Image Credits: Andre Penner/Associated Press

On Monday, November 28, Texas reported its first case of locally transmitted Zika virus, becoming the second state in the US to do so.  The affected woman is a Cameron County, Texas woman who is not pregnant and has not recently traveled to affected areas.  It has been determined that she is no longer at risk for spreading the virus herself.  This new announcement by Texas has reminded the country and the world that we are still fighting this virus.  We don’t have a vaccine yet. While we wait for the next administration to potentially deal with Zika, or for some independent group to come up with a solution, here are thirteen things YOU should know about the Zika virus.

  1. Zika virus is transmitted primarily by Aedes mosquitos and is considered a mosquito-borne flavivirus

  2. Zika virus was first identified in Ugandan monkeys in 1947.

  3. The first large outbreak of Zika occurred in 2007 in Micronesia.

  4. Symptoms of Zika virus include fever, skin rashes, muscle and joint pain, headache, malaise, and conjunctivitis. Symptoms usually last 2-7 days.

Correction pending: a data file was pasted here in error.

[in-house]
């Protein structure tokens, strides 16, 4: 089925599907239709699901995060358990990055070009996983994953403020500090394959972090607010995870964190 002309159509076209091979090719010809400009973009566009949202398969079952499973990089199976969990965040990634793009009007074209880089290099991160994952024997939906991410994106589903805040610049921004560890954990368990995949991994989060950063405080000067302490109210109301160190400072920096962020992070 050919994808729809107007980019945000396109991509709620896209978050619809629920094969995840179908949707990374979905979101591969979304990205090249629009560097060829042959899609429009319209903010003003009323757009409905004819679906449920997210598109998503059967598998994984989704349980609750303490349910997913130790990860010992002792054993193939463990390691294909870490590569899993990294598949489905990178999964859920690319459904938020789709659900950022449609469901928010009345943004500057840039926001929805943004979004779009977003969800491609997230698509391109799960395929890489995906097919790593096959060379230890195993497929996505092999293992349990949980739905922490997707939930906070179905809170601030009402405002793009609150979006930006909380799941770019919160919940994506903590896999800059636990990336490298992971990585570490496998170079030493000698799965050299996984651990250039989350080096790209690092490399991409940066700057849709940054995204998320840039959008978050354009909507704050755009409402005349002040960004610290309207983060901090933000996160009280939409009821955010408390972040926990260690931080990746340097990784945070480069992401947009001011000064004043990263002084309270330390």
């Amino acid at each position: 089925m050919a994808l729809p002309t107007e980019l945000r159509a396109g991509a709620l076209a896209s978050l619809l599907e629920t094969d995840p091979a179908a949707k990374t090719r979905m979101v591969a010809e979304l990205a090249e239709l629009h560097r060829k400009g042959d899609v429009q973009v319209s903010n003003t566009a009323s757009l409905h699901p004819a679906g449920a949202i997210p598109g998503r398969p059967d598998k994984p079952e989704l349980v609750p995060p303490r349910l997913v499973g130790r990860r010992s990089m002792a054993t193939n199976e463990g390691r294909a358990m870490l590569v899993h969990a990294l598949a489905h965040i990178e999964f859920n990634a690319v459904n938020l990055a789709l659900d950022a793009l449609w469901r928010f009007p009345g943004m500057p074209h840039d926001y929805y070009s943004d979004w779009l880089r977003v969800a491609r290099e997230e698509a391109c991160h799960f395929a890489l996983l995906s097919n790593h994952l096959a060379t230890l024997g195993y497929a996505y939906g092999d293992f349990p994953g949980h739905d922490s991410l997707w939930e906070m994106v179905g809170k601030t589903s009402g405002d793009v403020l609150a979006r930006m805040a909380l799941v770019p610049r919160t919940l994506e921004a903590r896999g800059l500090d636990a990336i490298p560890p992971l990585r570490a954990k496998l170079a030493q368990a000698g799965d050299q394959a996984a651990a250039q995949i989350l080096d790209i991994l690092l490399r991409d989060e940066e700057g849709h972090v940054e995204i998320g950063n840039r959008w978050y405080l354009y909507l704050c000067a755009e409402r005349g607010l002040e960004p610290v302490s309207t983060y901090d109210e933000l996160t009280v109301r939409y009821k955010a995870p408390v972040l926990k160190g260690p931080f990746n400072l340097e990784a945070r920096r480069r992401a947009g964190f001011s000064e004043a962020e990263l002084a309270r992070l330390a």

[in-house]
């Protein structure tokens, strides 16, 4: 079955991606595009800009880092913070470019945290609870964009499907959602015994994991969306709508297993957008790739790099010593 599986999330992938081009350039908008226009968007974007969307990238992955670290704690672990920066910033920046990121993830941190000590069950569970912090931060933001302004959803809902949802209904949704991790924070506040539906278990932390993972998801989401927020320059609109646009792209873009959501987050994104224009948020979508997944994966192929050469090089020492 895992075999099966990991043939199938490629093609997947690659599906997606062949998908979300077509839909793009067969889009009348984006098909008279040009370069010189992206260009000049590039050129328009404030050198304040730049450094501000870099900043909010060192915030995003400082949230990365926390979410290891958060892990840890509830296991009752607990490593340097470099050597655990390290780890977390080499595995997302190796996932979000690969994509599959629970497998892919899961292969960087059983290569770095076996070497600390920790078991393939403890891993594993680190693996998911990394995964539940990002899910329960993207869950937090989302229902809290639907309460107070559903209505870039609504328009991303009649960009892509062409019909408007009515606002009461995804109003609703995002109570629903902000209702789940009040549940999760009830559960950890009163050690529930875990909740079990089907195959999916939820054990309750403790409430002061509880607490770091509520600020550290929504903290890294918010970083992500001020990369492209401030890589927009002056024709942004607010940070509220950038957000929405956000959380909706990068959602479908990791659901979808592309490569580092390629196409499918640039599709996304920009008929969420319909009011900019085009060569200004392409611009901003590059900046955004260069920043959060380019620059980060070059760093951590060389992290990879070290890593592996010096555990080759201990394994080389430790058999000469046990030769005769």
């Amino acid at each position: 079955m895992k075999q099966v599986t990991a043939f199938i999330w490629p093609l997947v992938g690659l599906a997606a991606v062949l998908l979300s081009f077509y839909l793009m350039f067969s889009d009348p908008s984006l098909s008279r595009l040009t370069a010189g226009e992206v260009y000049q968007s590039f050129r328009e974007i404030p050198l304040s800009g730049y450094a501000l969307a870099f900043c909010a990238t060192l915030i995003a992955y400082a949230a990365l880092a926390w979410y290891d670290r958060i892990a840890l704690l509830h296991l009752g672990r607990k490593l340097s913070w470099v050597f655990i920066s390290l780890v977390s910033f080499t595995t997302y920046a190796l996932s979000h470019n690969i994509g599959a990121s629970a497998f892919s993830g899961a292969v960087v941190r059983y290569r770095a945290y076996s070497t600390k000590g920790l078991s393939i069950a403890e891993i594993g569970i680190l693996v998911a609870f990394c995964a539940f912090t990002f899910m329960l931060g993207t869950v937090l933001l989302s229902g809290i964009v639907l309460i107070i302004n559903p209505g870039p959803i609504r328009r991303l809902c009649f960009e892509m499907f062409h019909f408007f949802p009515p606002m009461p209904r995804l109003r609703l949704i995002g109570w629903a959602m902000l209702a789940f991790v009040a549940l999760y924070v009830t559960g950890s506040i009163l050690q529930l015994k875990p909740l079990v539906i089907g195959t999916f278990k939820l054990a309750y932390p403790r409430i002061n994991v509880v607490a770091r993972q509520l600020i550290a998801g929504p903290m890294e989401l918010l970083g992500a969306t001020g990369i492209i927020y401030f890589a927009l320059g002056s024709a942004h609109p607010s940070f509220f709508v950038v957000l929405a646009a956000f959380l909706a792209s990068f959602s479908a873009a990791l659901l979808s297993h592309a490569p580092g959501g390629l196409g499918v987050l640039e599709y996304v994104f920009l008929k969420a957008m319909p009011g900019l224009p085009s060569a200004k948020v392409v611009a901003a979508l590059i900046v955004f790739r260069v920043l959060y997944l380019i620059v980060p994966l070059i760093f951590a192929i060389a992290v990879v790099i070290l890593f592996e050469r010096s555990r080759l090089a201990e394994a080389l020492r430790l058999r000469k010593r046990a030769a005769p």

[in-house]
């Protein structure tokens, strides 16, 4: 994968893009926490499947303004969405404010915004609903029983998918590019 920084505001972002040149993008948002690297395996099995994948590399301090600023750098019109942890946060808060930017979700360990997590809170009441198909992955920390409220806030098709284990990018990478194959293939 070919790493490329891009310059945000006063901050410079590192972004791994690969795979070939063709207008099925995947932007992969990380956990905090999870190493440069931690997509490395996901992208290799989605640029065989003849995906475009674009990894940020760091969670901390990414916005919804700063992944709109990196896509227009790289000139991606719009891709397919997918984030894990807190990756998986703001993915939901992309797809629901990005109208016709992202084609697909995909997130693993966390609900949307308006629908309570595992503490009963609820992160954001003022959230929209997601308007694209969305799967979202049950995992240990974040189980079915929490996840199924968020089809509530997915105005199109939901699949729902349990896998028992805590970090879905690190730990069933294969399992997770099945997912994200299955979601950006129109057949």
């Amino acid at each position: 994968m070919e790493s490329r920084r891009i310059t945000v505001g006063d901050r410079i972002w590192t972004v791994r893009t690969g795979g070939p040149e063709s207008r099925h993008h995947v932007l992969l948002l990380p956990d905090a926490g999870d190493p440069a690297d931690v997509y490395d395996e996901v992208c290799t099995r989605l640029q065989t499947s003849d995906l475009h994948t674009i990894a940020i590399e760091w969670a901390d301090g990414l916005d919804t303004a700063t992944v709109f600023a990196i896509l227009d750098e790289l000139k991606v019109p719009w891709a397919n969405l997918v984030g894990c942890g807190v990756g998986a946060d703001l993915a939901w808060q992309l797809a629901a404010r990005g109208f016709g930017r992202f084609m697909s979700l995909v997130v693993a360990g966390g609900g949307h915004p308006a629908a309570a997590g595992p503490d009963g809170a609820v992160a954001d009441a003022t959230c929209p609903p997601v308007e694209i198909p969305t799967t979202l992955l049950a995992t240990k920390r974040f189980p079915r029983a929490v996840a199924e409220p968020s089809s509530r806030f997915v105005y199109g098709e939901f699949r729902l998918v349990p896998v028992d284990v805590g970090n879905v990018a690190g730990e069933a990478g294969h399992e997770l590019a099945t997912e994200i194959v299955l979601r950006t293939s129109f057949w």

5. A concerning complication of Zika virus involves babies born to infected mother having microcephaly, a congenital brain abnormality.

  6. It has also been observed that Zika can trigger Guillain-Barré syndrome, a rare syndrome in which the body’s immune system attacks the peripheral nervous system and causes muscle weakness.

  7. Aside from mosquitoes, Zika transmission can occur through sexual contact.

  8. Though Zika can be found in breast milk, there has been no documentation that mothers can pass Zika virus to their infants through breastfeeding.

  9. For most people, Zika virus is relatively mild and requires no specific treatment. This is not necessarily true for those with already compromised immune systems or women who are pregnant.

  10. Due to the fetal complications associated with Zika, the Center for Disease Control and Prevention has issues travel warnings for areas with active Zika transmission, including Miami-Dade county, and countries including Mexico, Panama, Brazil, Argentina, Barbados, Peru, et cetera. You can see the full map here.

  11. Inovio Pharmaceuticals in Pennsylvania is currently testing an experimental Zika vaccine.  

  12. By the end of October, over 180 cases of locally-transmitted Zika virus had been documented in Florida.

  13. Mosquito control is an excellent way to help prevent zika while vaccines are being investigated. The less mosquitoes there are to bite people, the less mosquito-borne transmission.

If you’re interested in learning more about the Zika Virus, you can read the World Health Organization’s November Zika Situation Report. You can also read the Zika Strategic Response Plan.  

Aryssa D
FFL Cabinet Member